A worrying rise in consumer demand for caviar and sturgeon meat is fueling an illegal trade that threatens one of the lower Danube’s most endangered species.
The poaching of sturgeon in the lower Danube and the illegal sale of caviar is taking place on a widespread and systematic scale, according to a new report from the World Wildlife Fund (WWF).
The report provides evidence of the actual scale of poaching and the illegal trade of meat and caviar from wild-caught sturgeon in the region, specifically in Bulgaria, Romania, Serbia and Ukraine, one of the last places on Earth where critically-endangered sturgeon survive and still reproduce.
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Illegal sturgeon fishing – and trade in sturgeon products – are often cited as significant threats to many sturgeon populations worldwide. Until now, however, substantiated data has rarely been available. The WWF report provides proof that illegal fishing and trade in wild sturgeon is happening on a regional level and on a serious scale.
The methodology of the unique report combines official data on illegal fishing and the results of a large-scale market survey and forensic analysis of meat and caviar samples in Bulgaria, Romania, Serbia and Ukraine between October 2016 and July 2020.
Almost a third of the samples of sturgeon products bought through the WWF’s market survey were illegal, and 214 cases of poaching-related incidents were recorded by authorities in the four countries.
“Very few market surveys on the sturgeon trade exist, and this is the only one so far that combines two state-of-the-art forensic methods, which is crucial to detect illegal trade,” says Arne Ludwig, genetics expert at the Leibniz Institute for Zoo and Wildlife Research genetics expert, co-chair of the International Union for Conservation of Nature Sturgeon Specialist Group and co-author of the report.
Samples were collected at different locations from sturgeon populations that share the same migratory routes along the entire trade chain on the Lower Danube and in the north-western Black Sea region. Testing points included various types of retailers such as shops and supermarkets, restaurants and bars, local markets, aquaculture facilities, intermediaries, fishermen and online offers. All samples underwent DNA and isotope testing.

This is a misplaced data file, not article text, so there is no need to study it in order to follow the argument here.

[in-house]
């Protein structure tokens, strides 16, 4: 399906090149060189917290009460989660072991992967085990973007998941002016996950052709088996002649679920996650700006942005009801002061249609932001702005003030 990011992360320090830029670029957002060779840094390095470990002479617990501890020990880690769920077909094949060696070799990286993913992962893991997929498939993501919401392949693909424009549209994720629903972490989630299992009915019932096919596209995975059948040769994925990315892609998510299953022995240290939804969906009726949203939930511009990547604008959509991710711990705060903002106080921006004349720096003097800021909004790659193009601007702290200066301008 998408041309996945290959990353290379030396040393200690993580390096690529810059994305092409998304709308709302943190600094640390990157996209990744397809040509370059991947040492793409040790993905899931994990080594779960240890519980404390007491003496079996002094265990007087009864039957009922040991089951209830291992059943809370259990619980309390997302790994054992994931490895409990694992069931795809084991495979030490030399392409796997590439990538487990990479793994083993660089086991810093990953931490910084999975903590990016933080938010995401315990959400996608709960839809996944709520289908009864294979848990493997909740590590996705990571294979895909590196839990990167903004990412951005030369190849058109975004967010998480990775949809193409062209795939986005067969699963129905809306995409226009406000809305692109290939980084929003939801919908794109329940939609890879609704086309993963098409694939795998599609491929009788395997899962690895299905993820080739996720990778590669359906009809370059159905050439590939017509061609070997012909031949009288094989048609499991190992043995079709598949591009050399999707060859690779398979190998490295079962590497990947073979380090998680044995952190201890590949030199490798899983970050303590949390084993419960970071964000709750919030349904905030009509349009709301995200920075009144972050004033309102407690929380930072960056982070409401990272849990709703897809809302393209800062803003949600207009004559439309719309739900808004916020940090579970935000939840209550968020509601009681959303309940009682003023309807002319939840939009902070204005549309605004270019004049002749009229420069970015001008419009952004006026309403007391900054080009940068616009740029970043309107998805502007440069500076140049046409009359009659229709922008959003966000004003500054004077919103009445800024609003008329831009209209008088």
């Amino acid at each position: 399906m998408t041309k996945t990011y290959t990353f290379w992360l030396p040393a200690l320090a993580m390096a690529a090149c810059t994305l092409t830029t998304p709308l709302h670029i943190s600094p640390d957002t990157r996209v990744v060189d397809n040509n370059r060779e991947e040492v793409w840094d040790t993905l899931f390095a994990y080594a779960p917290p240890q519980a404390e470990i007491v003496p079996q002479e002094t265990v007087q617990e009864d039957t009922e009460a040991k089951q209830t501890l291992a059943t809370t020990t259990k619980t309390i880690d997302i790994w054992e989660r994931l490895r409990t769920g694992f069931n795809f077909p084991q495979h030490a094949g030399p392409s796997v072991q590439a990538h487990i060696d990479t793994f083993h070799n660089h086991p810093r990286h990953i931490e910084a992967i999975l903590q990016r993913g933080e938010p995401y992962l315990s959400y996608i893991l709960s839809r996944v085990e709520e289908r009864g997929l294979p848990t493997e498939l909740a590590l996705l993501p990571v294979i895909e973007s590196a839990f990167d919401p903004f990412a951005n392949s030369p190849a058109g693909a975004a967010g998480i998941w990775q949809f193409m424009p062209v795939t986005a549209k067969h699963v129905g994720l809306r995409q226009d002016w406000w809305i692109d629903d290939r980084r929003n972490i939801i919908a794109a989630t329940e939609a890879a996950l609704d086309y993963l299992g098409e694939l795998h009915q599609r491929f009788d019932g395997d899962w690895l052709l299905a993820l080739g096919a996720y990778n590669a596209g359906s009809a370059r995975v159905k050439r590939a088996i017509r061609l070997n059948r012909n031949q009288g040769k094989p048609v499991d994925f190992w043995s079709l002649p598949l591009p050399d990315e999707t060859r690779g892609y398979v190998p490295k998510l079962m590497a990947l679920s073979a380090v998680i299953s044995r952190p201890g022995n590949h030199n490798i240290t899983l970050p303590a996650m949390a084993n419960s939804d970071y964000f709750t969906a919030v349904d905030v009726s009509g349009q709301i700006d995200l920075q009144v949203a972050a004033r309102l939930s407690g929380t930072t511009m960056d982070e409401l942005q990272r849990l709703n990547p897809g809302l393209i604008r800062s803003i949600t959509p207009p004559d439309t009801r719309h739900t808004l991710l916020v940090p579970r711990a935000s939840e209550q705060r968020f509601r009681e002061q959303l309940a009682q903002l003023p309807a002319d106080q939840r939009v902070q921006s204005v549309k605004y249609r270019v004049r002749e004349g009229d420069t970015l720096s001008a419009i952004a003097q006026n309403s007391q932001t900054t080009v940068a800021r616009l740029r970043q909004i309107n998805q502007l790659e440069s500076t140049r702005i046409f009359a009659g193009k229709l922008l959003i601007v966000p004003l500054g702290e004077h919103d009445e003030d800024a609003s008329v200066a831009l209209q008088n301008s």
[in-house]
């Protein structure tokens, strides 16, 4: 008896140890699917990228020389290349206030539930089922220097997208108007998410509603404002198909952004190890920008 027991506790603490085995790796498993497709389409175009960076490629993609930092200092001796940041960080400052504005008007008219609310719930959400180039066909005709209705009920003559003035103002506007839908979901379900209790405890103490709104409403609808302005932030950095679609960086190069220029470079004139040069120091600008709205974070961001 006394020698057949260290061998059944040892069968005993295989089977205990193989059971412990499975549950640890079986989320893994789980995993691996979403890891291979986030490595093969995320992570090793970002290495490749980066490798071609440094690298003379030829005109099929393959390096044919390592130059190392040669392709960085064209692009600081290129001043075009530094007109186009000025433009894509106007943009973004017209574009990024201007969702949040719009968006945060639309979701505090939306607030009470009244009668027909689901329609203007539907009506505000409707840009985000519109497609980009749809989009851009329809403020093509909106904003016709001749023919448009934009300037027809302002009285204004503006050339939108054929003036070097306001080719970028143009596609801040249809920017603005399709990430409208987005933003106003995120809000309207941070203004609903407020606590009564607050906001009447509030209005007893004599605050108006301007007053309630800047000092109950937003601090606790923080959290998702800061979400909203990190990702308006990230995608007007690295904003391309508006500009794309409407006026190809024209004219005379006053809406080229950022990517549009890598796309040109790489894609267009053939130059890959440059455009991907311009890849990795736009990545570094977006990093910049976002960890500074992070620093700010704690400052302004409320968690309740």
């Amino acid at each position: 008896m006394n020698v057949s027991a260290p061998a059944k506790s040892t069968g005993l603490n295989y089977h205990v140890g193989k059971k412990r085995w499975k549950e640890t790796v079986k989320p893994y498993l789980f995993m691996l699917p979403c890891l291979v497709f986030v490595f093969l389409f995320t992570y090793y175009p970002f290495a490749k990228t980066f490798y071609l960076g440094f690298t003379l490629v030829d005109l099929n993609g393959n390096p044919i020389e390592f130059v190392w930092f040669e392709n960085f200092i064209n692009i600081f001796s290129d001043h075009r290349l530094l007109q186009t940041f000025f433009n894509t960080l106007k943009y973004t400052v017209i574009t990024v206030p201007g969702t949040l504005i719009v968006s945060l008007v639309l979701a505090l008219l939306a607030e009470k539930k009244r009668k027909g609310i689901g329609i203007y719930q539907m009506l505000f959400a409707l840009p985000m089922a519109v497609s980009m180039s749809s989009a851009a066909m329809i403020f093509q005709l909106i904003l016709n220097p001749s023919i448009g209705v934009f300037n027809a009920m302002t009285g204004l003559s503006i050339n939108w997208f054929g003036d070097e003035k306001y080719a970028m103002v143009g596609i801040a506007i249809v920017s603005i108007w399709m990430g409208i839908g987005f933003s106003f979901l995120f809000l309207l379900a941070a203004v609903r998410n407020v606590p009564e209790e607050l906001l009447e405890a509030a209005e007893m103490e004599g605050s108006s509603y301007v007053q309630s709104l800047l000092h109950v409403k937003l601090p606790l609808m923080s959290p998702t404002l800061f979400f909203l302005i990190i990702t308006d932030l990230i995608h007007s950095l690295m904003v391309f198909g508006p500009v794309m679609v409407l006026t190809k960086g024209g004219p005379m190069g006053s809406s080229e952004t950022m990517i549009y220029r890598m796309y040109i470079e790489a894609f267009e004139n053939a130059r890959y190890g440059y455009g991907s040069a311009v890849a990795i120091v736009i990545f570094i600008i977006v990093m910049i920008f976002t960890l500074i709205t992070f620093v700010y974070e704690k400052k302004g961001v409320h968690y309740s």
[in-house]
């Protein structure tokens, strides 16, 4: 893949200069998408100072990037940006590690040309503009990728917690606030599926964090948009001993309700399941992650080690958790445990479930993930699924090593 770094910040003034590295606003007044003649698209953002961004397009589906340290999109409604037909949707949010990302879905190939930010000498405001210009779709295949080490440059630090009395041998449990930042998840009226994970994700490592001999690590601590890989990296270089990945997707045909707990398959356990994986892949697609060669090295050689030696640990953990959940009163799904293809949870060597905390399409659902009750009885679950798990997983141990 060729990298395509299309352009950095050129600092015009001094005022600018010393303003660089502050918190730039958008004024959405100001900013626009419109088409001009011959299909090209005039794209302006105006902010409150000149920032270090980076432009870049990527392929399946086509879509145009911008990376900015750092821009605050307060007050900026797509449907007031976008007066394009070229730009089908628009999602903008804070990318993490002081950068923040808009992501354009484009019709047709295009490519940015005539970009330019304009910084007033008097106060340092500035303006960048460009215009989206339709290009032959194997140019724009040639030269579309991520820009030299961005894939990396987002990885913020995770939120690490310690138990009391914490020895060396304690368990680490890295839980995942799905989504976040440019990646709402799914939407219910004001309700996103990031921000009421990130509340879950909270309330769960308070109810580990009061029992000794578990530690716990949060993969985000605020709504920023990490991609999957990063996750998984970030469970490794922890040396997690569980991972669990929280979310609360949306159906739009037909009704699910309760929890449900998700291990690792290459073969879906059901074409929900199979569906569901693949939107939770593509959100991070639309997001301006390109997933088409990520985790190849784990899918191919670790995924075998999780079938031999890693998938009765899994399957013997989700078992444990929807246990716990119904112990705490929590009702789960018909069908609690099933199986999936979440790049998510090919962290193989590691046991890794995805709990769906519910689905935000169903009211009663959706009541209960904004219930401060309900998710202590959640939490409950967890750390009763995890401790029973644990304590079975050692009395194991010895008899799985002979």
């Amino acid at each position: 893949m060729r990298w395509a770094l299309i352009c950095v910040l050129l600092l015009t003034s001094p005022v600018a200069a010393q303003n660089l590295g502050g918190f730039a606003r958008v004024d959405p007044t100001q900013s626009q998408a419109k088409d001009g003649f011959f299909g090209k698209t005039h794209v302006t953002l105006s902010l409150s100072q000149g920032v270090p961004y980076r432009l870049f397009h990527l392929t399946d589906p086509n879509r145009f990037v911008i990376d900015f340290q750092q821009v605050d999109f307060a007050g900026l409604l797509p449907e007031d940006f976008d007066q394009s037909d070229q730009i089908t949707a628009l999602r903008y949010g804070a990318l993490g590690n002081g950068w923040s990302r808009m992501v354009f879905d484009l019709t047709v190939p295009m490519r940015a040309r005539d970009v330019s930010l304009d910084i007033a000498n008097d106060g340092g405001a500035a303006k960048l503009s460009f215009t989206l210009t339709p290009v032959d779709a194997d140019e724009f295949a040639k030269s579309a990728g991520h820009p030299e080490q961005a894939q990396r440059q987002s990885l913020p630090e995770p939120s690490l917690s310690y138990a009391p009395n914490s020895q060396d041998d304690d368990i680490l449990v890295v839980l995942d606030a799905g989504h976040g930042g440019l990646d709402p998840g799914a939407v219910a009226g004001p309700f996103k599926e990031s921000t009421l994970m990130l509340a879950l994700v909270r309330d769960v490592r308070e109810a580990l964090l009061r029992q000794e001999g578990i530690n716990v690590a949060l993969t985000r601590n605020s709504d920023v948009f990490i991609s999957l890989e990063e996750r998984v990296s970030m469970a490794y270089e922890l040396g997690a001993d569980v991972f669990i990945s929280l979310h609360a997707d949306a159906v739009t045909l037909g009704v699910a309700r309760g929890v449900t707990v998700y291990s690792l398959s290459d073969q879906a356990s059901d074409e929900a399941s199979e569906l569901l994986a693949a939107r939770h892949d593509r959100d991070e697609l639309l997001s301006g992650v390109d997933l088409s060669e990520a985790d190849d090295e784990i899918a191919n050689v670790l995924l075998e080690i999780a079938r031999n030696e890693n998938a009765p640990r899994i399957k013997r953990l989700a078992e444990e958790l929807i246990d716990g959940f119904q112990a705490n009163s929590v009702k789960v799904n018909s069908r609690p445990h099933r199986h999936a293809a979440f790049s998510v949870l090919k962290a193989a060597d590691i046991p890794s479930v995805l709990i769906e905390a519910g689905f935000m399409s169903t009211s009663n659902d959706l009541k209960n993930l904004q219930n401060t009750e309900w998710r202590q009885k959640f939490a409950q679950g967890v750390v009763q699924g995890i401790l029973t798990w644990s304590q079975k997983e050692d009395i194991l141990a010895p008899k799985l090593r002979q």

The isotope analysis proved that wild sturgeon products were being sold in all four countries. Of the 145 samples tested, 19 per cent proved to be from wild sturgeon – 25 were meat and two were caviar. In addition, 29 per cent of all caviar samples were sold without compliance with mandatory Convention on International Trade in Endangered Species of Wild Fauna and Flora (CITES) regulations.
Suppliers also provided deceptive information. In one case, meat sold as farmed was proven to be wild. The reverse was also true in several cases when products declared as wild sturgeon proved to be farmed, or to be meat from European catfish or Nile perch.
This, WWF fears, indicates a worrying consumer demand for illegal, wild-caught sturgeon products.
Even though all fishing of wild Danube sturgeon species was prohibited in Bulgaria, Romania and Ukraine during the study period, and only the catch of sterlet (a relatively small species of sturgeon) above 40 centimetres total length was allowed in Serbia until the end of 2018, 214 incidents involving illegal poaching were recorded between January 2016 and December 2020.
The most (82 each) were in Romania and Bulgaria, with a further 50 cases in Ukraine.
These incidents included seizures of illegal fishing gear that targets sturgeon, seizures of actual sturgeon in boats or fishing nets, the transportation of poached sturgeon, and the sale of caviar or poached sturgeon meat.
In Bulgaria alone, 594 illegal hook lines were detected, adding up to more than 23.5 kilometres in length. Just last month several new cases of poaching were reported in Ukraine and Romania.
“This is the first assessment of the volume of sturgeon poaching and trade along the lower Danube and in the Black Sea,” says Jutta Jahrl, a project manager at WWF Central and Eastern Europe.
“Even if we have to assume that we found just the tip of the iceberg, it shows how serious the impact on the last wild sturgeon still is, and how crucial our fight is to save them.”
A highly-threatened species
The survival of highly-threatened wild sturgeon species in Central and Eastern Europe is dependent on continuous and increased efforts to reduce the threat of wild sturgeon trafficking.
WWF’s report is designed to shed light on the situation, inform responsible actors, and contribute to intelligence for future enforcement activities, as well as foster the exchange of relevant data among different authorities and between sturgeon range countries.
The report says that close cooperation is essential, and while national authorities have started to establish formal or informal groups, these should be expanded, including increased border controls.
“Relevant national enforcement authorities should ensure that CITES provisions of sturgeon products leaving or entering their country are observed,” says the WWF.
It also wants to encourage regular market surveys by the responsible authorities to help evaluate whether or not the situation changes.
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